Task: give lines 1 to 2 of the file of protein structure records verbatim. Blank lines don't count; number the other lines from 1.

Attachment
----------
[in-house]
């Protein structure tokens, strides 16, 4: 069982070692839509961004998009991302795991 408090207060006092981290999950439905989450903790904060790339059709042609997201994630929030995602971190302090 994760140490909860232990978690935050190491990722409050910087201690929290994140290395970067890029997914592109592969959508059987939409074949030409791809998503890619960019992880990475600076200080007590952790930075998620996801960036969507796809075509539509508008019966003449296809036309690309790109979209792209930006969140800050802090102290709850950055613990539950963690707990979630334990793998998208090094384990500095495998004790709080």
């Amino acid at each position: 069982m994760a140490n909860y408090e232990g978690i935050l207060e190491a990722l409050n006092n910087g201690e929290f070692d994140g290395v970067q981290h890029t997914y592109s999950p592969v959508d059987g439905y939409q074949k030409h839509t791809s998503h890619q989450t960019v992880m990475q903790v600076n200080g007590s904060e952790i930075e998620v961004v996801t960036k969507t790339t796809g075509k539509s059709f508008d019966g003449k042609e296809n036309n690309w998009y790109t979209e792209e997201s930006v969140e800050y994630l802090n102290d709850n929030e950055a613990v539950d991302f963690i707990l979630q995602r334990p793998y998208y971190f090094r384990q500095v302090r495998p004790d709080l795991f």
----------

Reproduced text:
[in-house]
């Protein structure tokens, strides 16, 4: 069982070692839509961004998009991302795991 408090207060006092981290999950439905989450903790904060790339059709042609997201994630929030995602971190302090 994760140490909860232990978690935050190491990722409050910087201690929290994140290395970067890029997914592109592969959508059987939409074949030409791809998503890619960019992880990475600076200080007590952790930075998620996801960036969507796809075509539509508008019966003449296809036309690309790109979209792209930006969140800050802090102290709850950055613990539950963690707990979630334990793998998208090094384990500095495998004790709080």